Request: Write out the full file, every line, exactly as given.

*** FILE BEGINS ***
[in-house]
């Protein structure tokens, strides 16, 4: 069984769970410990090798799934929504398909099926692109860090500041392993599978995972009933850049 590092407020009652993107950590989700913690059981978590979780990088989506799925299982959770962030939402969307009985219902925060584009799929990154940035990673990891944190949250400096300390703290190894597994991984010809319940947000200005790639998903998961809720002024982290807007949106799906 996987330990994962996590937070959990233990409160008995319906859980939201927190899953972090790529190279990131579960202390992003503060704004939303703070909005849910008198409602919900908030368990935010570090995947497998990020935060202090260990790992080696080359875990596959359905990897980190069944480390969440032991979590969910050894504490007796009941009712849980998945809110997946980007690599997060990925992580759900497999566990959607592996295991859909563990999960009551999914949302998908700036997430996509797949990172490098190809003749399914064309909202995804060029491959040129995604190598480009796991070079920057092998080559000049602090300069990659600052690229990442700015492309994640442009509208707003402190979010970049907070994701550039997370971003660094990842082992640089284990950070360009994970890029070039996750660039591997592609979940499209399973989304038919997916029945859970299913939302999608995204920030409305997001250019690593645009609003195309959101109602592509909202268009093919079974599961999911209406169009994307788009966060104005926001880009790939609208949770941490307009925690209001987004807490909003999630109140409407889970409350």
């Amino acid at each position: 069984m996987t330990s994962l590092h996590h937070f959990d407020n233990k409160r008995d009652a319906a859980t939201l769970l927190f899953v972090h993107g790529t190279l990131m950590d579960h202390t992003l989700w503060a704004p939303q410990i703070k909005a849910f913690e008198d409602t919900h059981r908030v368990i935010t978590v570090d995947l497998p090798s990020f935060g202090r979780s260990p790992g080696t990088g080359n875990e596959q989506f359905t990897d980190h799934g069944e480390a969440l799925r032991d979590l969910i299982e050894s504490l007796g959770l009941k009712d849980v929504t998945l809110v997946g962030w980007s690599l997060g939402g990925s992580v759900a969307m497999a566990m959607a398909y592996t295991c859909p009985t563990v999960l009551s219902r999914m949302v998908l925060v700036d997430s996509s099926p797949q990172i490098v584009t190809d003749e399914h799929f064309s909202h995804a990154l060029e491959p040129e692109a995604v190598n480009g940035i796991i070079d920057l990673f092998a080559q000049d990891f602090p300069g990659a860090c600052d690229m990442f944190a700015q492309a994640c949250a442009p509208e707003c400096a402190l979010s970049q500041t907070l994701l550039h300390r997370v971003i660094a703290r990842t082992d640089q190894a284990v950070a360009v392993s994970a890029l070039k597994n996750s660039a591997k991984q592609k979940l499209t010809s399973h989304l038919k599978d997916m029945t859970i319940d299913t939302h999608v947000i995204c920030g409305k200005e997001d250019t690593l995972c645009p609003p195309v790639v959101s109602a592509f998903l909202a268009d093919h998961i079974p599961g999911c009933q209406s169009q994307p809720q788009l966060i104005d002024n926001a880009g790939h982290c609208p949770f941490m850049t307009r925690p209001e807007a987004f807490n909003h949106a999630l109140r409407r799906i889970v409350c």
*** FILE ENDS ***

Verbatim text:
[in-house]
């Protein structure tokens, strides 16, 4: 069984769970410990090798799934929504398909099926692109860090500041392993599978995972009933850049 590092407020009652993107950590989700913690059981978590979780990088989506799925299982959770962030939402969307009985219902925060584009799929990154940035990673990891944190949250400096300390703290190894597994991984010809319940947000200005790639998903998961809720002024982290807007949106799906 996987330990994962996590937070959990233990409160008995319906859980939201927190899953972090790529190279990131579960202390992003503060704004939303703070909005849910008198409602919900908030368990935010570090995947497998990020935060202090260990790992080696080359875990596959359905990897980190069944480390969440032991979590969910050894504490007796009941009712849980998945809110997946980007690599997060990925992580759900497999566990959607592996295991859909563990999960009551999914949302998908700036997430996509797949990172490098190809003749399914064309909202995804060029491959040129995604190598480009796991070079920057092998080559000049602090300069990659600052690229990442700015492309994640442009509208707003402190979010970049907070994701550039997370971003660094990842082992640089284990950070360009994970890029070039996750660039591997592609979940499209399973989304038919997916029945859970299913939302999608995204920030409305997001250019690593645009609003195309959101109602592509909202268009093919079974599961999911209406169009994307788009966060104005926001880009790939609208949770941490307009925690209001987004807490909003999630109140409407889970409350």
């Amino acid at each position: 069984m996987t330990s994962l590092h996590h937070f959990d407020n233990k409160r008995d009652a319906a859980t939201l769970l927190f899953v972090h993107g790529t190279l990131m950590d579960h202390t992003l989700w503060a704004p939303q410990i703070k909005a849910f913690e008198d409602t919900h059981r908030v368990i935010t978590v570090d995947l497998p090798s990020f935060g202090r979780s260990p790992g080696t990088g080359n875990e596959q989506f359905t990897d980190h799934g069944e480390a969440l799925r032991d979590l969910i299982e050894s504490l007796g959770l009941k009712d849980v929504t998945l809110v997946g962030w980007s690599l997060g939402g990925s992580v759900a969307m497999a566990m959607a398909y592996t295991c859909p009985t563990v999960l009551s219902r999914m949302v998908l925060v700036d997430s996509s099926p797949q990172i490098v584009t190809d003749e399914h799929f064309s909202h995804a990154l060029e491959p040129e692109a995604v190598n480009g940035i796991i070079d920057l990673f092998a080559q000049d990891f602090p300069g990659a860090c600052d690229m990442f944190a700015q492309a994640c949250a442009p509208e707003c400096a402190l979010s970049q500041t907070l994701l550039h300390r997370v971003i660094a703290r990842t082992d640089q190894a284990v950070a360009v392993s994970a890029l070039k597994n996750s660039a591997k991984q592609k979940l499209t010809s399973h989304l038919k599978d997916m029945t859970i319940d299913t939302h999608v947000i995204c920030g409305k200005e997001d250019t690593l995972c645009p609003p195309v790639v959101s109602a592509f998903l909202a268009d093919h998961i079974p599961g999911c009933q209406s169009q994307p809720q788009l966060i104005d002024n926001a880009g790939h982290c609208p949770f941490m850049t307009r925690p209001e807007a987004f807490n909003h949106a999630l109140r409407r799906i889970v409350c």